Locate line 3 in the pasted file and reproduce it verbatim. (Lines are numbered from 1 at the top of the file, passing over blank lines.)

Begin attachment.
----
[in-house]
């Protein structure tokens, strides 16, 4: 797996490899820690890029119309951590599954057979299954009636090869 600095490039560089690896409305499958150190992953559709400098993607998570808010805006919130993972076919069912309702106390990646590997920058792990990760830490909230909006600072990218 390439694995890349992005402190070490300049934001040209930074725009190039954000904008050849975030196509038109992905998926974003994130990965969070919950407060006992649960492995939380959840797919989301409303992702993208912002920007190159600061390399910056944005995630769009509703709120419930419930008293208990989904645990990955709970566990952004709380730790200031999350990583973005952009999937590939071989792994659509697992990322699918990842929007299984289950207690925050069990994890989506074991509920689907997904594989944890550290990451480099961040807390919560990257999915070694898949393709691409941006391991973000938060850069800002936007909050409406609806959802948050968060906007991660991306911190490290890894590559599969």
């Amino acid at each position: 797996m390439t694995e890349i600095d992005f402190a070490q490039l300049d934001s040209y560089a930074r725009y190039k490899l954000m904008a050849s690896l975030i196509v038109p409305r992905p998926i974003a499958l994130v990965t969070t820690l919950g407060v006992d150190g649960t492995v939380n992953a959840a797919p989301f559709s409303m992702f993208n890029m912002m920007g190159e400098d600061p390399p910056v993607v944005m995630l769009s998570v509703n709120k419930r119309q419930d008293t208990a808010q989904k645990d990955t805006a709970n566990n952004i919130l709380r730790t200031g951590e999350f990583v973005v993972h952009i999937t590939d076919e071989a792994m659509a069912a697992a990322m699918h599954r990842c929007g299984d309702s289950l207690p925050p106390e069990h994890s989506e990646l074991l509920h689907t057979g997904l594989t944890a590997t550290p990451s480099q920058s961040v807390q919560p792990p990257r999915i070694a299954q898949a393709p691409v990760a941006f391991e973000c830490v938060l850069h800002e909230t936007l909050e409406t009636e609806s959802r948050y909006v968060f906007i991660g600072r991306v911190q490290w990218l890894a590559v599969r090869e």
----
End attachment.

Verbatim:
């Amino acid at each position: 797996m390439t694995e890349i600095d992005f402190a070490q490039l300049d934001s040209y560089a930074r725009y190039k490899l954000m904008a050849s690896l975030i196509v038109p409305r992905p998926i974003a499958l994130v990965t969070t820690l919950g407060v006992d150190g649960t492995v939380n992953a959840a797919p989301f559709s409303m992702f993208n890029m912002m920007g190159e400098d600061p390399p910056v993607v944005m995630l769009s998570v509703n709120k419930r119309q419930d008293t208990a808010q989904k645990d990955t805006a709970n566990n952004i919130l709380r730790t200031g951590e999350f990583v973005v993972h952009i999937t590939d076919e071989a792994m659509a069912a697992a990322m699918h599954r990842c929007g299984d309702s289950l207690p925050p106390e069990h994890s989506e990646l074991l509920h689907t057979g997904l594989t944890a590997t550290p990451s480099q920058s961040v807390q919560p792990p990257r999915i070694a299954q898949a393709p691409v990760a941006f391991e973000c830490v938060l850069h800002e909230t936007l909050e409406t009636e609806s959802r948050y909006v968060f906007i991660g600072r991306v911190q490290w990218l890894a590559v599969r090869e």